How to Attract Recruiters to Help You Lateral to a Large Law Firm Job
Not happy with your current law firm job? Are you thinking about working with a legal recruiter, but are not quite sure how to make yourself valuable to a larger law firm? There are many pieces to large law firm hiring, which makes working with a legal recruiter very attractive. But for those of you who are just starting out, keep in mind that there are still things you should do to attract the right recruiters and opportunities to you.
1. Develop a skill in a unique practice area.
The more “niche” an attorney’s experience, the better their chances are of moving up or lateraling.
Think about it:
In the first year of law school, everyone takes a property law course; in the second year, some students will take a real estate course; in the final year, even fewer will take a Federal Indian Law course.
Now we all know that many law firms have real estate practices. A law school graduate who developed a unique skill set is more likely to be viewed as valuable to that law firm. Everyone has taken property; real estate law will give candidates a leg up over those who only ever took property; but the additional insight gained from Federal Indian Law stands out, as it signals potential that a candidate might contribute to or start a regulatory and compliance practice for the firm’s interactions with the Bureau of Indian Affairs.
Education and development does not stop after law school. Take the initiative to build your skills, and seek unique experiences that will help you develop your ability to contribute to a unique practice area. If you are passionate about a certain area of the law, get involved by writing articles and speaking on panels. Ensure that the legal community is aware of your affiliation with the topic or cause. Not only does this help you develop a book of business, it also increases your chances at being hired by your target law firm.
2. Play well with others…especially with opposing counsel.
We all know that it is important to be professional, civil, and respectful. But sometimes we forget to play nice with opposing counsel (they are opposing us, after all).
Now I am not saying you should take it easy against the other side at the expense of your client; but I am saying that you should establish a professional, civil, and respectful relationship with opposing counsel.
In law school, we see law firms that hire students who were on law review and were high up in the rankings—out in practice, however, we start to run into attorneys at large firms who were hired after impressively representing the opposite side. Attorneys who not only perform well against, but also play well with attorneys from large law firms develop a crucial reputation and important relationship that can lead to a successful lateral placement.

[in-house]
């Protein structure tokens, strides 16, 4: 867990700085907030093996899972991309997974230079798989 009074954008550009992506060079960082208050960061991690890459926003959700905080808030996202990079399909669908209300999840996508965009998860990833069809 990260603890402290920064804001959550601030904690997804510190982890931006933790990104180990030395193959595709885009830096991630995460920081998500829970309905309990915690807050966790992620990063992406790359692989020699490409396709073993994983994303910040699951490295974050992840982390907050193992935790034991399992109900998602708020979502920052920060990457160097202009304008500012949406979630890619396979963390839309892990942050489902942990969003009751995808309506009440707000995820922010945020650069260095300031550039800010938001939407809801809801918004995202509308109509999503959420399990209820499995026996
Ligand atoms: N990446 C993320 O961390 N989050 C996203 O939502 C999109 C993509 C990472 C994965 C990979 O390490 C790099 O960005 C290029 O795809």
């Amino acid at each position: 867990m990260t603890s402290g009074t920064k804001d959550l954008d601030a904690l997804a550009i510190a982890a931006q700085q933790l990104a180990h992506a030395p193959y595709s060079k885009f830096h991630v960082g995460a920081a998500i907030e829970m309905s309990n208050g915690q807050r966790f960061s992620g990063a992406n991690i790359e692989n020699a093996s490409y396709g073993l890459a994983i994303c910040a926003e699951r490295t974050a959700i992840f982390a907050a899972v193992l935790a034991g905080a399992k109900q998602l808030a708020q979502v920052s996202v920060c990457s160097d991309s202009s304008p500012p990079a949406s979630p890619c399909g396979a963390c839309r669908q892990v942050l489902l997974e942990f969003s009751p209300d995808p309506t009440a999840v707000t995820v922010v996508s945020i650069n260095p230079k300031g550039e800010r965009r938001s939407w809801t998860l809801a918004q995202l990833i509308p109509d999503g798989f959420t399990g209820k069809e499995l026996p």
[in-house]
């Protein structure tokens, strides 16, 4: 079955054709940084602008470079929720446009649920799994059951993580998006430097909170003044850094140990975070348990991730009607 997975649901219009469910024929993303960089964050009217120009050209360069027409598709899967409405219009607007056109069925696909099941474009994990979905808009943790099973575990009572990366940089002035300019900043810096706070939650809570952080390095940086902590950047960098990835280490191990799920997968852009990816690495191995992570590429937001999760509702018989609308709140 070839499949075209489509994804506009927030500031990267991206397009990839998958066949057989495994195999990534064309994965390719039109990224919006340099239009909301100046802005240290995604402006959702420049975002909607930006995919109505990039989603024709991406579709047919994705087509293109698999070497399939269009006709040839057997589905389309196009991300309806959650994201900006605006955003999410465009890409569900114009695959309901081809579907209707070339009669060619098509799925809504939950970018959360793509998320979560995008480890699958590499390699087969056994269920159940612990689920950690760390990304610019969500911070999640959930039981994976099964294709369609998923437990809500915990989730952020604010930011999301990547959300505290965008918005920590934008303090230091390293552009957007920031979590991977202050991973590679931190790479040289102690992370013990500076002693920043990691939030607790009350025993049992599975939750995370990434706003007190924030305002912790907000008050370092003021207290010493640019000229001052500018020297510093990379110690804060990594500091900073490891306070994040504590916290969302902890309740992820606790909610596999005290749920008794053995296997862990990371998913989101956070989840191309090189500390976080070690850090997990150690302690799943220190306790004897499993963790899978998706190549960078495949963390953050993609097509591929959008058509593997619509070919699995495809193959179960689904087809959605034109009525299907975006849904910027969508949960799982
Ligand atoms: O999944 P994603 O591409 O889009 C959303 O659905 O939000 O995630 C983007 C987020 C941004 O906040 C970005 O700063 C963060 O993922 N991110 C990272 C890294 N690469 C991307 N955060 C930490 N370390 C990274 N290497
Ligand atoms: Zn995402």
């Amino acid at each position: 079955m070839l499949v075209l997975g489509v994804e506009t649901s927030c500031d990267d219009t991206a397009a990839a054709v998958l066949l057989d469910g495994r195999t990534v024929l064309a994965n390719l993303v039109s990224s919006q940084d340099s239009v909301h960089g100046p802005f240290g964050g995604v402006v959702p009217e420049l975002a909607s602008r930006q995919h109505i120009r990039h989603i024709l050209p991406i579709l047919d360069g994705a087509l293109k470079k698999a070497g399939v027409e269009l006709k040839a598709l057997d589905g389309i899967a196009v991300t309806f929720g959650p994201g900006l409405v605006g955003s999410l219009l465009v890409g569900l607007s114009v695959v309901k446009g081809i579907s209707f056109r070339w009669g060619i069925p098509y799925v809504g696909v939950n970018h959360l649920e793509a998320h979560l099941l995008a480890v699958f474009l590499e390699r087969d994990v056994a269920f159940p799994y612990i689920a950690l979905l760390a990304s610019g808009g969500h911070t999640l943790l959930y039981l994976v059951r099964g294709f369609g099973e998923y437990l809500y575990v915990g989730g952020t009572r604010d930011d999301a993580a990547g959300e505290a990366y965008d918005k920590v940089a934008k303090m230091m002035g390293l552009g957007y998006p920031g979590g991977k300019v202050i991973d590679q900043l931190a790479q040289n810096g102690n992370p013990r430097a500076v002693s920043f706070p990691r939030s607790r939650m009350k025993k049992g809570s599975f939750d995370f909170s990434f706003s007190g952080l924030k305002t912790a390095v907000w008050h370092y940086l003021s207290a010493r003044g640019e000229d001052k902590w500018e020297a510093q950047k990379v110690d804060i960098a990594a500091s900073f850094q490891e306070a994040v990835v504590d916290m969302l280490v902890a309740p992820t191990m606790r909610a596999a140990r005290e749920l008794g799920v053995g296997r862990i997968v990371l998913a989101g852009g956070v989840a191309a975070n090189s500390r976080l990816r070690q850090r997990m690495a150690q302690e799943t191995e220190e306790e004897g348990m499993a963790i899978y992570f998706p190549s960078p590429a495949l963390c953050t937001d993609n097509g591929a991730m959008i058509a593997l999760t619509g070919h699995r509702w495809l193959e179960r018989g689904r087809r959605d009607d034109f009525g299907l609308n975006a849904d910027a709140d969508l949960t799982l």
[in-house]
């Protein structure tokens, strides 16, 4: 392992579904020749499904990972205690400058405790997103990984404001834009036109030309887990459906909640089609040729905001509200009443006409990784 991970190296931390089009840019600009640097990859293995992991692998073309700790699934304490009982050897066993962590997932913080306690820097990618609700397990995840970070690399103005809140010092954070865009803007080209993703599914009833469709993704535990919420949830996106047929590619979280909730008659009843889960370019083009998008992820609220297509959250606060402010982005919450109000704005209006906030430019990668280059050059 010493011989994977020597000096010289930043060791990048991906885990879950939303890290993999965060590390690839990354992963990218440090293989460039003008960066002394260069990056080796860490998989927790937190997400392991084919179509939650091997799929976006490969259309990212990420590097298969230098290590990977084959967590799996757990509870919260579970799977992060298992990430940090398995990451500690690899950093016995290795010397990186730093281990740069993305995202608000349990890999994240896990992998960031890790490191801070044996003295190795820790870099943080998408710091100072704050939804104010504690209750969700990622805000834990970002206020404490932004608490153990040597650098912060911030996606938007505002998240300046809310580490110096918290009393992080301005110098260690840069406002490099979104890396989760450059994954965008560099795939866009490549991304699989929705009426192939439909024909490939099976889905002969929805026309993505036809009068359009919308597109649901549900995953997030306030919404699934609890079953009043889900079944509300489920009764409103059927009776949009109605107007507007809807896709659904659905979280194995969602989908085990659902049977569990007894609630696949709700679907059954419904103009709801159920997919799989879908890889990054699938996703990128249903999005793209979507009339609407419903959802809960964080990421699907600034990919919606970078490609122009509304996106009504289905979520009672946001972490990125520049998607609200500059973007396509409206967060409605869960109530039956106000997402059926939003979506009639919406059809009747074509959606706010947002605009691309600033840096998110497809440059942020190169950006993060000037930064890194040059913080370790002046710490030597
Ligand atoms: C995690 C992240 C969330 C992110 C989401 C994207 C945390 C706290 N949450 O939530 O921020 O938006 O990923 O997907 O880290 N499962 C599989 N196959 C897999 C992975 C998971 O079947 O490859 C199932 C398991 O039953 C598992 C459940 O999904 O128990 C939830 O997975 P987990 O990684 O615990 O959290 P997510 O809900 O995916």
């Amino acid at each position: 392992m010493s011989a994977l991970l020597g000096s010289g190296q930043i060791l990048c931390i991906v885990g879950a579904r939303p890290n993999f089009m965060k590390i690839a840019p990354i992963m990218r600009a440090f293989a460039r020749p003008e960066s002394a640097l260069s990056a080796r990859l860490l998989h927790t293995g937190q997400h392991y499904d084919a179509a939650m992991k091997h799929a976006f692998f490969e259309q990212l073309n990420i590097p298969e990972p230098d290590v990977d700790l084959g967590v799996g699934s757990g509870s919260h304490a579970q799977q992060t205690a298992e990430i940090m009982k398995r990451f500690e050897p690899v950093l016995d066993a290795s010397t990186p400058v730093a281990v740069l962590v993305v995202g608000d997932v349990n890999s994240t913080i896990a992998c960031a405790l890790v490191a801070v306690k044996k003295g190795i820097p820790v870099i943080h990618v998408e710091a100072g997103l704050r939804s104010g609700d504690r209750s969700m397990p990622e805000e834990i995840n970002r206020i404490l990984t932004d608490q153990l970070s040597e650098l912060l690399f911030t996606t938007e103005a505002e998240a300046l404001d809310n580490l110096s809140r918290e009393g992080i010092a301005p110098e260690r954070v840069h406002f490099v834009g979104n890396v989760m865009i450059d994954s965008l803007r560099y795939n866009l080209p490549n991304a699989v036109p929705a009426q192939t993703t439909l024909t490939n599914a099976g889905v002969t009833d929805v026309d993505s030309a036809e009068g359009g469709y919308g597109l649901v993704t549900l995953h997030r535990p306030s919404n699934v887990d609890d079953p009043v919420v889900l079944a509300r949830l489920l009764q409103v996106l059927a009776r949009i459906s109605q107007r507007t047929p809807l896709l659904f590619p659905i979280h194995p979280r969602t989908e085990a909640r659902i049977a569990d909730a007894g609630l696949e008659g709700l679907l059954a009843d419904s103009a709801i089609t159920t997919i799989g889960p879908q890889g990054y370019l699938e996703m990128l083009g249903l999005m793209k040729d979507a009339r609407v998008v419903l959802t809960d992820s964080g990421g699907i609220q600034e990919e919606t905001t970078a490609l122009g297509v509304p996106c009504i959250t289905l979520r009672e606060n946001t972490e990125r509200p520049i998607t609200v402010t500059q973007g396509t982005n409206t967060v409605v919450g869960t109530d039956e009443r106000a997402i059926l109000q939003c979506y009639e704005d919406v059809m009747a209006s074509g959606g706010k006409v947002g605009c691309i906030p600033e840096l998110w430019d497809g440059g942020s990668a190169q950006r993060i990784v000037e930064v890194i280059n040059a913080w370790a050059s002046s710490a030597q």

3. Pay attention to trends.
The market does not always obey predictions or your passions. An attorney’s ability to develop business or work for the largest and most prestigious law firms are products of time and place, supply and demand. Opportunities occur or fizzle out in accordance with economic circumstances.
During the recession, for example, bankruptcy practices were on the rise while mergers and acquisitions declined. As technological developments continue to disrupt markets, intellectual property and patent practices grow. More recently, as we start to recover the recession, we are starting to see growth in the economy again, which means practices in ERISA, corporate law, real estate, banking, and transactional law start rising again. Pay attention to what is going on, and plan your practice accordingly.
4. Location, location, location.
Some markets will always be in demand to hire laterals, while others are able to afford a longer waiting period before interviewing anyone. That is because certain locations will not have enough work, while others always have too much work. Understand the market you are currently in, and study the markets you want to be in. Then, determine your actions based on where the opportunities are.
The best thing to do is go to places where firms are looking to fill in more slots than there are attorneys who want them. Do not overly fixate yourself on a particular geographical location. The more flexible you are to different locations, the more likely firms will respond to that adaptivity.
5. Be profitable.
Attorneys who generate business are always welcome at a large firm. Your ability to generate business and bring in clients is one that will always capture the interest of larger law firms.
But how do you get there?
When you first start off in your career, you want to focus first on developing your core competencies and developing your basic skills. As you become more confident and competent, take the initiative to seek out more challenging projects and developing skills in unique areas. Once you are no longer a rookie, you will face the challenge of continuing to provide excellent legal analysis while simultaneously improving the business of your practice.
Certain characteristics make it easier to be successful at bringing in business. Attorneys with strong interpersonal and social skills tend to be who we think about off the top of our heads—but more important is your reputation of being personable, trustworthy, and professional. An attorney with a large book of business is always employable. If you are not quite there yet, you want to start thinking about how you will get there, because law firms want to see that you have the potential to generate business.
The bottom line: if you can bring in a significant amount of business and clients, you will be very desirable to any large firm.